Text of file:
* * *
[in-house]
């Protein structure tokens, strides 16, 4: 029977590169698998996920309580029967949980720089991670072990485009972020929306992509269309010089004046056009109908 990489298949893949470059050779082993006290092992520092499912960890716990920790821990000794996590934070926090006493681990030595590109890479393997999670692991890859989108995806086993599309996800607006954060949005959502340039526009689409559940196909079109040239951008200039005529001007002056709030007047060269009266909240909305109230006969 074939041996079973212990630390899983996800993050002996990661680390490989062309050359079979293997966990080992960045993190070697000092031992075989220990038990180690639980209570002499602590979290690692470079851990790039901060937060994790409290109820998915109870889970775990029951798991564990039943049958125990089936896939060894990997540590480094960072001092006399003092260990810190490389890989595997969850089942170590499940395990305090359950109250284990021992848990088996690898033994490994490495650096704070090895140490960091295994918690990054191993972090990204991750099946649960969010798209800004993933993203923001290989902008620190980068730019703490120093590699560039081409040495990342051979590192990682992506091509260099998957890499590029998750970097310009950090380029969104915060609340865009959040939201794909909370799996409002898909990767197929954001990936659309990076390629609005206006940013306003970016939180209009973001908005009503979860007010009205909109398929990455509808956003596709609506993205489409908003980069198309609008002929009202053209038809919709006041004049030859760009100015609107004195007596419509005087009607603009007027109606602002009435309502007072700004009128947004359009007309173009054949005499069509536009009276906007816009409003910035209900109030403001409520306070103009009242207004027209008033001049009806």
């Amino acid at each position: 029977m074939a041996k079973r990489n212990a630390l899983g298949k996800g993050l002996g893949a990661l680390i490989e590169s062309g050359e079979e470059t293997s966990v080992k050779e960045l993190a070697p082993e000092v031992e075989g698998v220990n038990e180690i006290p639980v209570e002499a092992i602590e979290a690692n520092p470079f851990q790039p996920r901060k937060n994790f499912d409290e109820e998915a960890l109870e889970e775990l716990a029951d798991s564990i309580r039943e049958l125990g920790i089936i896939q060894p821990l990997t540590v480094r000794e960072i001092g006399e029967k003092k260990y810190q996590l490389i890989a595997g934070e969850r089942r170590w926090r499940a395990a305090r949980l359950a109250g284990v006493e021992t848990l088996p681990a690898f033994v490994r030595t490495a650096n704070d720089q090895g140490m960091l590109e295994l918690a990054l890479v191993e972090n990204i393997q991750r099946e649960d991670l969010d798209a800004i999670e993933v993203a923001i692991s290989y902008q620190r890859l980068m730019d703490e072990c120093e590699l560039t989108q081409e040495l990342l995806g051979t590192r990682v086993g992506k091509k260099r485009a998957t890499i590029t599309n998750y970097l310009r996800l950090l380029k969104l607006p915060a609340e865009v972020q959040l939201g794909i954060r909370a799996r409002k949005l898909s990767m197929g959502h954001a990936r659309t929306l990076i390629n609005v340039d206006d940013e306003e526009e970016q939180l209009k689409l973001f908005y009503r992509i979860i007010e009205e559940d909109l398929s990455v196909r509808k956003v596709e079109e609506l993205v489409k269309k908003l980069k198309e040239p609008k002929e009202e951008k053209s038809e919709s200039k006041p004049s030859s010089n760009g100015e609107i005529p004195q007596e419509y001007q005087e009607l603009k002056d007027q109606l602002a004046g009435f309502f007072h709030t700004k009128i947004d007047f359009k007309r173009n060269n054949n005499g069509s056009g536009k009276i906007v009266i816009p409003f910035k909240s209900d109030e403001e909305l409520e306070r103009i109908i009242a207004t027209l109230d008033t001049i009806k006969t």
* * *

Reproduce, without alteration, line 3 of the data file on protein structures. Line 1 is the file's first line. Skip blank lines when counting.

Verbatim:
């Amino acid at each position: 029977m074939a041996k079973r990489n212990a630390l899983g298949k996800g993050l002996g893949a990661l680390i490989e590169s062309g050359e079979e470059t293997s966990v080992k050779e960045l993190a070697p082993e000092v031992e075989g698998v220990n038990e180690i006290p639980v209570e002499a092992i602590e979290a690692n520092p470079f851990q790039p996920r901060k937060n994790f499912d409290e109820e998915a960890l109870e889970e775990l716990a029951d798991s564990i309580r039943e049958l125990g920790i089936i896939q060894p821990l990997t540590v480094r000794e960072i001092g006399e029967k003092k260990y810190q996590l490389i890989a595997g934070e969850r089942r170590w926090r499940a395990a305090r949980l359950a109250g284990v006493e021992t848990l088996p681990a690898f033994v490994r030595t490495a650096n704070d720089q090895g140490m960091l590109e295994l918690a990054l890479v191993e972090n990204i393997q991750r099946e649960d991670l969010d798209a800004i999670e993933v993203a923001i692991s290989y902008q620190r890859l980068m730019d703490e072990c120093e590699l560039t989108q081409e040495l990342l995806g051979t590192r990682v086993g992506k091509k260099r485009a998957t890499i590029t599309n998750y970097l310009r996800l950090l380029k969104l607006p915060a609340e865009v972020q959040l939201g794909i954060r909370a799996r409002k949005l898909s990767m197929g959502h954001a990936r659309t929306l990076i390629n609005v340039d206006d940013e306003e526009e970016q939180l209009k689409l973001f908005y009503r992509i979860i007010e009205e559940d909109l398929s990455v196909r509808k956003v596709e079109e609506l993205v489409k269309k908003l980069k198309e040239p609008k002929e009202e951008k053209s038809e919709s200039k006041p004049s030859s010089n760009g100015e609107i005529p004195q007596e419509y001007q005087e009607l603009k002056d007027q109606l602002a004046g009435f309502f007072h709030t700004k009128i947004d007047f359009k007309r173009n060269n054949n005499g069509s056009g536009k009276i906007v009266i816009p409003f910035k909240s209900d109030e403001e909305l409520e306070r103009i109908i009242a207004t027209l109230d008033t001049i009806k006969t």